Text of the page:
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Targeting segregation: Santa Rosa school board to study ‘full unification’ of its 10 districts

in Education

The Santa Rosa City School Board met in a special meeting Jan. 18 to address a familiar, thorny issue: the proposed unification of its many school districts.

After weighing the trio of consolidation choices offered by an independent auditing firm, board members took a surprising step ― voting unanimously to further study the riskiest, most challenging option.

That option calls for “full unification” of the Santa Rosa City Elementary and High School Districts with all eight of its elementary feeder districts. It comes with considerable and immediate fiscal pain, according to a study by the firm Christy White & Associates.

But full unification would also do the most, argued Board Trustee Omar Medina, to break down the segregation existing in the city and its public schools.

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5 Sonoma County schools named among California’s most distinguished in 2023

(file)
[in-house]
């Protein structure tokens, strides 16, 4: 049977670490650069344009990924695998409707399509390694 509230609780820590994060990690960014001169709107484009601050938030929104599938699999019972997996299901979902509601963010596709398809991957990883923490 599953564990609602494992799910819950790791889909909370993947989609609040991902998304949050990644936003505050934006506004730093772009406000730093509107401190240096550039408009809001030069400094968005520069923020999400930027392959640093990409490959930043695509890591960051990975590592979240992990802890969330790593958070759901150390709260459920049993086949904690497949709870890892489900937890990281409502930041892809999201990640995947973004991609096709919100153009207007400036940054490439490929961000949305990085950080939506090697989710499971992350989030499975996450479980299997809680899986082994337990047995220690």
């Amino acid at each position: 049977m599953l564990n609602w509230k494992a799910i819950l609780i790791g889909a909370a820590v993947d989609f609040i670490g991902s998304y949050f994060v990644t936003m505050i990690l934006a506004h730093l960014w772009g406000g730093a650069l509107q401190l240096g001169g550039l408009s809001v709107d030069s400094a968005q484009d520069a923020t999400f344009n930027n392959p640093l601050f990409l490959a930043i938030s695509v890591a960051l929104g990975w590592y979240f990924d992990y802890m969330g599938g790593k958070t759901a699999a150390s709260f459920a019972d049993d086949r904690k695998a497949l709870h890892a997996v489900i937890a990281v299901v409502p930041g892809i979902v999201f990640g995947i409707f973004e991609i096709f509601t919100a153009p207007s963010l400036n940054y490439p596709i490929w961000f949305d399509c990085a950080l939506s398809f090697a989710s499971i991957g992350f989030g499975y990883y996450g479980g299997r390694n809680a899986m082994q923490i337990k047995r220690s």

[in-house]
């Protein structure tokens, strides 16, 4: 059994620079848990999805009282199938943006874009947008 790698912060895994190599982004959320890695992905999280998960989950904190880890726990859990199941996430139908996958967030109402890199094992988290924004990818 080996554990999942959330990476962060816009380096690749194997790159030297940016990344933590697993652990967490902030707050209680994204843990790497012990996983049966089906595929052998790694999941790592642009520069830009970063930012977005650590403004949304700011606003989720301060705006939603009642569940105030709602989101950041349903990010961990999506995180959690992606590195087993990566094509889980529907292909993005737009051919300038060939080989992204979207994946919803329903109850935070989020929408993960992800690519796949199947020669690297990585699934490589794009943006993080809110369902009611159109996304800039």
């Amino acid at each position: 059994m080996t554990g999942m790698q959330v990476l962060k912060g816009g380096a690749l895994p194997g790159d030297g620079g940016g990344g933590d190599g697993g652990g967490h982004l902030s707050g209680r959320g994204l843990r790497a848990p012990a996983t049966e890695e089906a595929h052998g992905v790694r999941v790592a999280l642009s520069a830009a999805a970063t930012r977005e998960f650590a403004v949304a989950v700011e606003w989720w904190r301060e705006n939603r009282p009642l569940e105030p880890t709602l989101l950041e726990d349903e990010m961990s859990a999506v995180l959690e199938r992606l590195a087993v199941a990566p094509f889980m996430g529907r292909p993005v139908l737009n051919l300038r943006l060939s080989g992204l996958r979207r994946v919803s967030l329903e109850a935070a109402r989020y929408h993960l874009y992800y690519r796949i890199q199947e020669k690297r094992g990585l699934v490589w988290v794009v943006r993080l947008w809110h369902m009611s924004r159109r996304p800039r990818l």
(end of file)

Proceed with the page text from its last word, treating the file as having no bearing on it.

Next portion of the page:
in Education

Five Sonoma County public schools have been included among the state’s distinguished schools program, which celebrates the California schools that best champion students.

Corona Creek, Meadow, West Side, Alexander Valley and Liberty elementary schools were part of the 356 schools across the state named in the 2023 California Distinguished Schools Program, which returned this year after temporarily being suspend due to the pandemic.

The program evaluates schools’ test scores, chronic absenteeism, suspension rates and socioeconomic data, which can be found on the 2022 California School Dashboard.

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Sonoma Valley Unified School District has high graduation rates, but low test scores

in Education